One-room school bells covetedPublished 11:01pm Wednesday, February 22, 2012
Recently I received a letter from my friend Don O’Brien, who is a retired school superintendent who lives in Glenview, Ill.
Don and I have corresponded with each other for more than 10 years, and he has been here to see me a few times.
Don enclosed a clipping called The School Bell and the Community.
Don said he has his grandmother Lois Amsden Morse’s old school bell on his desk.
He said in the past he had used it a couple of times to call faculty meetings to order.
He also said she used to row across Stone Lake in Cassopolis to teach in a one-room school.
He said his mother at 18 taught in a school in LaGrange. She and Don’s dad both went on to the University of Michigan and later Don did, too.
In the article Don sent, it told that after consolidation of the old one-room schools, those hand-held bells have more or less just about disappeared. You may find one in an antique store, but the price may be more than the cost of the school it came from.
Back in those old days boys had to help with the field work. The girls were kept busy tending livestock and household chores.
The farmers in those days used the ringing of the bell to tell their kids to get going or they would be late for school.
The warning bell rang at 8:55 and this was three to five gongs. And the bell was at 9 and it was just one gong. Also, these old school bells were used to let people know if someone’s house was on fire.
I was born in 1930 and as I remember, we had electric bells in our old Oak Street school. If I’m right, we had a large wooden wall clock in each room.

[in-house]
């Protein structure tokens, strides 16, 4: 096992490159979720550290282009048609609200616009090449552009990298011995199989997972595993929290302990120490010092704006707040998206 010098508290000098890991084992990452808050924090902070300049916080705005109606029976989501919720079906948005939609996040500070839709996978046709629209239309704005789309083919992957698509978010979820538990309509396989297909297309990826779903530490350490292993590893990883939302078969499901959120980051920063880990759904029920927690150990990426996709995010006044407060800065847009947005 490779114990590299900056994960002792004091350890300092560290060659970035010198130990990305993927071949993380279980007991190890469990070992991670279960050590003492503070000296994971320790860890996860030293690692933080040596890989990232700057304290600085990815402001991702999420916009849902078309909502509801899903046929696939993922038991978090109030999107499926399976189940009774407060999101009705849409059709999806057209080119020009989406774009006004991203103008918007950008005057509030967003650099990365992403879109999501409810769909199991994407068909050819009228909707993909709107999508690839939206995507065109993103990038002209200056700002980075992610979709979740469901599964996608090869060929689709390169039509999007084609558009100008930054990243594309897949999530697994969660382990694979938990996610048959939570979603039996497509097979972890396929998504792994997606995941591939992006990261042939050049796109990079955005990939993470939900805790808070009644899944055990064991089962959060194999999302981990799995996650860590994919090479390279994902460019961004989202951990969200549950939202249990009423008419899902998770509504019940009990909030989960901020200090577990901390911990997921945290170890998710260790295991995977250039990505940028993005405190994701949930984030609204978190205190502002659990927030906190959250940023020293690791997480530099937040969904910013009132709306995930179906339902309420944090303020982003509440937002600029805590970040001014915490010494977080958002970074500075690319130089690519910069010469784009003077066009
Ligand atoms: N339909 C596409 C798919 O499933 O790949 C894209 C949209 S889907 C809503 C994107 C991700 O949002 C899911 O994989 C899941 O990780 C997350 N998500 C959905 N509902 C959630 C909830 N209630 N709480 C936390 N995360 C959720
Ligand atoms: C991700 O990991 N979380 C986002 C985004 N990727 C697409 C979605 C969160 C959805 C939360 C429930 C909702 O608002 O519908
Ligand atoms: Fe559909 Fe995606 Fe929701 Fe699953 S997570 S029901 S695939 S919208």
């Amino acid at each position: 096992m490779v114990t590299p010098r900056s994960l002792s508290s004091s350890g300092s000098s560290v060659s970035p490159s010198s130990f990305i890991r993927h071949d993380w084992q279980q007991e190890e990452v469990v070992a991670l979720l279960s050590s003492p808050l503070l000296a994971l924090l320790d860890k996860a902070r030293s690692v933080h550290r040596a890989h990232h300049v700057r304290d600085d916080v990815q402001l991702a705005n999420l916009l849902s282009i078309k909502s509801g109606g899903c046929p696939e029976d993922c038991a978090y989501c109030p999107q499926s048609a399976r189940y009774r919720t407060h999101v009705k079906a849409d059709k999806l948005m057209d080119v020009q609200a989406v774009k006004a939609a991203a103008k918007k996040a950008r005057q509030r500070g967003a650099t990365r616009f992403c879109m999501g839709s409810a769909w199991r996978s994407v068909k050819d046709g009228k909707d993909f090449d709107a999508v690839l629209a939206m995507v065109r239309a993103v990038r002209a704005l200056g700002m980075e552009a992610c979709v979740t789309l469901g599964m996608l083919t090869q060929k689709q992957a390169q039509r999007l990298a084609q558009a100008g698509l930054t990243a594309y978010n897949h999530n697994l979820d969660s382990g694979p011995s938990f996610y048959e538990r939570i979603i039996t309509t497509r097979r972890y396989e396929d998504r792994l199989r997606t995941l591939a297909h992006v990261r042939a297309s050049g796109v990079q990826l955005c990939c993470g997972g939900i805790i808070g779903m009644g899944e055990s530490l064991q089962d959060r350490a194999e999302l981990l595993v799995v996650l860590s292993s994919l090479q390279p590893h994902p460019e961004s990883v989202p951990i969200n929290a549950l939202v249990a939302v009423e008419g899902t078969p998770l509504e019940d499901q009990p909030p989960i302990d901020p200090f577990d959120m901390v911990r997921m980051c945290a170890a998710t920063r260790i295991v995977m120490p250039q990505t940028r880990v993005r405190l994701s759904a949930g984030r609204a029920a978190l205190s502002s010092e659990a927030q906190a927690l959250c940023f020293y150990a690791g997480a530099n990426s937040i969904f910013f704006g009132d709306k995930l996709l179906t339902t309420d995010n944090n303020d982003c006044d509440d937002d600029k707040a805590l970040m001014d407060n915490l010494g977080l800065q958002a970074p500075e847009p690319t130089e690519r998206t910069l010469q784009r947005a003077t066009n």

Do you remember in 1970 how people in Dowagiac were worried about the fate of Main Street with its popular tree-lined mall?
There was to be a public hearing conducted by the state Highway Department, which had plans to widen Main Street at an estimated cost of about $300,000.
Main Street was also M-40 and was termed by the Highway Department as a major artery that is not up to present standards for today’s traffic volume.
I remember when they talked about building the Dowagiac high school out on M-51 North just past the old Flanders and Ferris plumbing shop, but the ground was not suitable and ended being built on W. Prairie Ronde Street.
I read in one of the old papers I’ve been going through about the police booth that was at the northeast corner of Front and Commercial streets (this I don’t remember).
How many remember the old brick pavement on Front Street that was laid way back in 1894?
I can remember every time when going to Cassopolis from Dowagiac I always wondered when the old propped-up corn crib was ever going to fall to the ground, which it finally did.
“Cardinal Charlie” Gill writes a nostalgic weekly column about growing up in the Grand Old City. E-mail him at firstname.lastname@example.org.